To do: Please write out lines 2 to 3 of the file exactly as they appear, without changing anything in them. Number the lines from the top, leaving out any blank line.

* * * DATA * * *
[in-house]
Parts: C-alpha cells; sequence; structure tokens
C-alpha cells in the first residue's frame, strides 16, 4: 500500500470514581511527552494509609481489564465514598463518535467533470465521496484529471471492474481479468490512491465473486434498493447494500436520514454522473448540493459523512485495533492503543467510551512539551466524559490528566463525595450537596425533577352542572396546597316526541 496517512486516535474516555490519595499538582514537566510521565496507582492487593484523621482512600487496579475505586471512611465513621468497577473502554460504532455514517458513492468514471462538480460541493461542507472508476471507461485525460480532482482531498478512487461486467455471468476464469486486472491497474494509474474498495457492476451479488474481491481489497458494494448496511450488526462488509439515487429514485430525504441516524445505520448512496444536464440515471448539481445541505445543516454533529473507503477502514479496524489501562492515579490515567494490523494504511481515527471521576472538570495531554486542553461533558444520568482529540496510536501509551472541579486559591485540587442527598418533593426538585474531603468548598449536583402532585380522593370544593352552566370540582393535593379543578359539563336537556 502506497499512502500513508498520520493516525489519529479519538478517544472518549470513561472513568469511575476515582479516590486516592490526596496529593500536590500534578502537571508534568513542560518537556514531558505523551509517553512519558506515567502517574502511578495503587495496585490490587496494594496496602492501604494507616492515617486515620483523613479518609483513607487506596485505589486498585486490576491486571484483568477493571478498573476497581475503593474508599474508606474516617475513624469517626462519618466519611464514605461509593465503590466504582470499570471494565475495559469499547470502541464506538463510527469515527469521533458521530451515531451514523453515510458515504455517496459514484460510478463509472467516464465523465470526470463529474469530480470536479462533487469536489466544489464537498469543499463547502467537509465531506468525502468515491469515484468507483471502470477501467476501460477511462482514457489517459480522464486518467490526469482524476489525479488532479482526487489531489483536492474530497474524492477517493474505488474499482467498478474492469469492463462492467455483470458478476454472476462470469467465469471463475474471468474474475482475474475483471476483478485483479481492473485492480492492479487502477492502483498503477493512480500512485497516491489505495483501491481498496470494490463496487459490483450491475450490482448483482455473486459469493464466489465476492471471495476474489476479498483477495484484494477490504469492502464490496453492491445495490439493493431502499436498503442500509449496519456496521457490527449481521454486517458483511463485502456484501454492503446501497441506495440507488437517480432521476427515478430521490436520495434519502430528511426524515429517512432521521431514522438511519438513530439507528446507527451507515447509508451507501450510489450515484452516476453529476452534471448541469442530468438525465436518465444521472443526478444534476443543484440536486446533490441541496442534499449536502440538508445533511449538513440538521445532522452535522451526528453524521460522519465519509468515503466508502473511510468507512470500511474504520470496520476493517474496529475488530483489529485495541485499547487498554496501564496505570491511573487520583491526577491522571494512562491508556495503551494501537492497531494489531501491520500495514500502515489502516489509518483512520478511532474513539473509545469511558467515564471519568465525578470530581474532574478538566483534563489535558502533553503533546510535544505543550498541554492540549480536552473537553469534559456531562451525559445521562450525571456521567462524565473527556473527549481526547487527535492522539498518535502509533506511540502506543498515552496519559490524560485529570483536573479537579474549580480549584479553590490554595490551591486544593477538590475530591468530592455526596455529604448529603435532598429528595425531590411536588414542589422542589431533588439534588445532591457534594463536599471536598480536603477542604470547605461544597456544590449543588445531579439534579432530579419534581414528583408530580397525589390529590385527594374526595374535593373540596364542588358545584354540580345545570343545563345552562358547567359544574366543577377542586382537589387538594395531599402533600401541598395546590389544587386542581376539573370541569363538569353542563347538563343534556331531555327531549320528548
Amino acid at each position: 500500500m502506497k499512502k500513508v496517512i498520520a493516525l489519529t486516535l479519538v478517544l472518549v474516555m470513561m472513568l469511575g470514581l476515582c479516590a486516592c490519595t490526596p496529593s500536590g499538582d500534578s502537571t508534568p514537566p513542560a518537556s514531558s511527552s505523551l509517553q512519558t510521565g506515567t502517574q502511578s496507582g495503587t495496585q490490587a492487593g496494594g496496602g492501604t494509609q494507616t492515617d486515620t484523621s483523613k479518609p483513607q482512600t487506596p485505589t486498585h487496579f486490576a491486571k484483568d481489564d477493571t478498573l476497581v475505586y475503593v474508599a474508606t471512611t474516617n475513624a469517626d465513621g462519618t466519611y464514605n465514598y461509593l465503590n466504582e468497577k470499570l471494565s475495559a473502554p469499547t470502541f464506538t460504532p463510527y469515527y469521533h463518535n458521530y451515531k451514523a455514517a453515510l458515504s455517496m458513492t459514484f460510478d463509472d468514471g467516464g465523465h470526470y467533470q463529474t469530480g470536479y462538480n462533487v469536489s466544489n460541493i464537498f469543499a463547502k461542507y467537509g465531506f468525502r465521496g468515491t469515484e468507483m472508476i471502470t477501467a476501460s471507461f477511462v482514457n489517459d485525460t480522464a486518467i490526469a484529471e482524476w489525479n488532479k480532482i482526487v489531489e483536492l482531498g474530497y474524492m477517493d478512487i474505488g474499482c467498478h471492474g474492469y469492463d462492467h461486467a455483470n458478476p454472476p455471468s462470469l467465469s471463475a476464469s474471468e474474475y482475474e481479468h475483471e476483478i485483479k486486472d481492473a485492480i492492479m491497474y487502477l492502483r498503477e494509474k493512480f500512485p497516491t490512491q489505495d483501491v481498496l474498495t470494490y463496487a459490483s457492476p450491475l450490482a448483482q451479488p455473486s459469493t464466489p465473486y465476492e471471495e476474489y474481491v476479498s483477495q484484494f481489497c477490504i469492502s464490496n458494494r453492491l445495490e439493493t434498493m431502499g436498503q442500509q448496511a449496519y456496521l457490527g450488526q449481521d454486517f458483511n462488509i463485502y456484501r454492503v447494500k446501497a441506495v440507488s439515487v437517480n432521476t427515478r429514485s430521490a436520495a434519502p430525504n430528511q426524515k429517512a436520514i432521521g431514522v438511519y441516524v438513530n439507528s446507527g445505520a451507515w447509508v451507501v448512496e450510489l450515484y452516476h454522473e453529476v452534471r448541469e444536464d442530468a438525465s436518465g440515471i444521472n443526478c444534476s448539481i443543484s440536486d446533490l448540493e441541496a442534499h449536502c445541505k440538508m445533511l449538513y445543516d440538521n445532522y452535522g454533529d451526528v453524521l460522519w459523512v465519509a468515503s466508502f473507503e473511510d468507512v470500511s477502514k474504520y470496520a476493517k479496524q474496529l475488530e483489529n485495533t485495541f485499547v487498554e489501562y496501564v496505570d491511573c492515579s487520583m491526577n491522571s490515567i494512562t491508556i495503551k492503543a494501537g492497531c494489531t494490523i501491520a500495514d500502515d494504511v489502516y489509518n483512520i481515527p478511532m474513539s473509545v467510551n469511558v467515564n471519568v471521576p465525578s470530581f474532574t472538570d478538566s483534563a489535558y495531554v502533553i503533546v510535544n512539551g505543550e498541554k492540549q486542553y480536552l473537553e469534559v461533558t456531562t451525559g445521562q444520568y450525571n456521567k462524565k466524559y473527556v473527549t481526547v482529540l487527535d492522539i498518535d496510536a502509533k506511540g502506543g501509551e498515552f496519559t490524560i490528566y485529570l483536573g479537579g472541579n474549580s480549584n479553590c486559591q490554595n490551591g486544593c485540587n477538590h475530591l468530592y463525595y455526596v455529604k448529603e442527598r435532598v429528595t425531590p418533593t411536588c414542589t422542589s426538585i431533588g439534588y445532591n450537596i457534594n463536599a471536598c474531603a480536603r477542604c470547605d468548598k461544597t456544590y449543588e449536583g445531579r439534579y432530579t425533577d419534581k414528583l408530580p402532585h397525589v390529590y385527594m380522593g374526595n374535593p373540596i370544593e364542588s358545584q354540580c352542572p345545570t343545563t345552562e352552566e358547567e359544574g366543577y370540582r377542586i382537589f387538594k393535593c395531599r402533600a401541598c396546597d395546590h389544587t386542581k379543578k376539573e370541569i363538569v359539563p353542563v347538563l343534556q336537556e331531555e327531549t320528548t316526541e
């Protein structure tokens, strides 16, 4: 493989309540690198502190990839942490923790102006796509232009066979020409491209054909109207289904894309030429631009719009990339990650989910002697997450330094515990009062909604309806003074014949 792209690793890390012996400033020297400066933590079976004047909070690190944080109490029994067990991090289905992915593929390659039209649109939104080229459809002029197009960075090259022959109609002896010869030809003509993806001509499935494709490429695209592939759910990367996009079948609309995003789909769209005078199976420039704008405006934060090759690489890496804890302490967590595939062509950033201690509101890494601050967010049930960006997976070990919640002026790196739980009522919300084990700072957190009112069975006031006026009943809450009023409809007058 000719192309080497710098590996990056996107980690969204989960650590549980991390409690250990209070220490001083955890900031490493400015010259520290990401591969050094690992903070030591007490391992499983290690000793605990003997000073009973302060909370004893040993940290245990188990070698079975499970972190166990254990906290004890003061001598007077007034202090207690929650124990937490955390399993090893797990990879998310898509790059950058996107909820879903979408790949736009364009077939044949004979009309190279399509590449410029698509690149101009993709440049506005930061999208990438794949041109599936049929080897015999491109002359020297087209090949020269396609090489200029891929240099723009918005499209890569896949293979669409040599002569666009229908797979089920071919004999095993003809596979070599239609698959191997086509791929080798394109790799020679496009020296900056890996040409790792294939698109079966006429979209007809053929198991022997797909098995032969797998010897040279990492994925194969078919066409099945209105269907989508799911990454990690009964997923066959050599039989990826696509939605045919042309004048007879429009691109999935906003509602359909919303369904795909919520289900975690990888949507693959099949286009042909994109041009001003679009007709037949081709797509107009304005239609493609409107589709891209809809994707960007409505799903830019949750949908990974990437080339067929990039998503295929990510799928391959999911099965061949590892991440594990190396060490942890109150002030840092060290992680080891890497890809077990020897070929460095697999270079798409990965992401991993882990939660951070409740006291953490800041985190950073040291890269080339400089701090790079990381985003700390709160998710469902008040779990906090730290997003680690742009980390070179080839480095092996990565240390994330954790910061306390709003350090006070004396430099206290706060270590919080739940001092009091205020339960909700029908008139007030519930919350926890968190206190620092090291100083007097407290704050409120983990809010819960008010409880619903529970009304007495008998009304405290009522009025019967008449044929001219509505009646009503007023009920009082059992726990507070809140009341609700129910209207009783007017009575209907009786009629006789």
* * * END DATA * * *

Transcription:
Parts: C-alpha cells; sequence; structure tokens
C-alpha cells in the first residue's frame, strides 16, 4: 500500500470514581511527552494509609481489564465514598463518535467533470465521496484529471471492474481479468490512491465473486434498493447494500436520514454522473448540493459523512485495533492503543467510551512539551466524559490528566463525595450537596425533577352542572396546597316526541 496517512486516535474516555490519595499538582514537566510521565496507582492487593484523621482512600487496579475505586471512611465513621468497577473502554460504532455514517458513492468514471462538480460541493461542507472508476471507461485525460480532482482531498478512487461486467455471468476464469486486472491497474494509474474498495457492476451479488474481491481489497458494494448496511450488526462488509439515487429514485430525504441516524445505520448512496444536464440515471448539481445541505445543516454533529473507503477502514479496524489501562492515579490515567494490523494504511481515527471521576472538570495531554486542553461533558444520568482529540496510536501509551472541579486559591485540587442527598418533593426538585474531603468548598449536583402532585380522593370544593352552566370540582393535593379543578359539563336537556 502506497499512502500513508498520520493516525489519529479519538478517544472518549470513561472513568469511575476515582479516590486516592490526596496529593500536590500534578502537571508534568513542560518537556514531558505523551509517553512519558506515567502517574502511578495503587495496585490490587496494594496496602492501604494507616492515617486515620483523613479518609483513607487506596485505589486498585486490576491486571484483568477493571478498573476497581475503593474508599474508606474516617475513624469517626462519618466519611464514605461509593465503590466504582470499570471494565475495559469499547470502541464506538463510527469515527469521533458521530451515531451514523453515510458515504455517496459514484460510478463509472467516464465523465470526470463529474469530480470536479462533487469536489466544489464537498469543499463547502467537509465531506468525502468515491469515484468507483471502470477501467476501460477511462482514457489517459480522464486518467490526469482524476489525479488532479482526487489531489483536492474530497474524492477517493474505488474499482467498478474492469469492463462492467455483470458478476454472476462470469467465469471463475474471468474474475482475474475483471476483478485483479481492473485492480492492479487502477492502483498503477493512480500512485497516491489505495483501491481498496470494490463496487459490483450491475450490482448483482455473486459469493464466489465476492471471495476474489476479498483477495484484494477490504469492502464490496453492491445495490439493493431502499436498503442500509449496519456496521457490527449481521454486517458483511463485502456484501454492503446501497441506495440507488437517480432521476427515478430521490436520495434519502430528511426524515429517512432521521431514522438511519438513530439507528446507527451507515447509508451507501450510489450515484452516476453529476452534471448541469442530468438525465436518465444521472443526478444534476443543484440536486446533490441541496442534499449536502440538508445533511449538513440538521445532522452535522451526528453524521460522519465519509468515503466508502473511510468507512470500511474504520470496520476493517474496529475488530483489529485495541485499547487498554496501564496505570491511573487520583491526577491522571494512562491508556495503551494501537492497531494489531501491520500495514500502515489502516489509518483512520478511532474513539473509545469511558467515564471519568465525578470530581474532574478538566483534563489535558502533553503533546510535544505543550498541554492540549480536552473537553469534559456531562451525559445521562450525571456521567462524565473527556473527549481526547487527535492522539498518535502509533506511540502506543498515552496519559490524560485529570483536573479537579474549580480549584479553590490554595490551591486544593477538590475530591468530592455526596455529604448529603435532598429528595425531590411536588414542589422542589431533588439534588445532591457534594463536599471536598480536603477542604470547605461544597456544590449543588445531579439534579432530579419534581414528583408530580397525589390529590385527594374526595374535593373540596364542588358545584354540580345545570343545563345552562358547567359544574366543577377542586382537589387538594395531599402533600401541598395546590389544587386542581376539573370541569363538569353542563347538563343534556331531555327531549320528548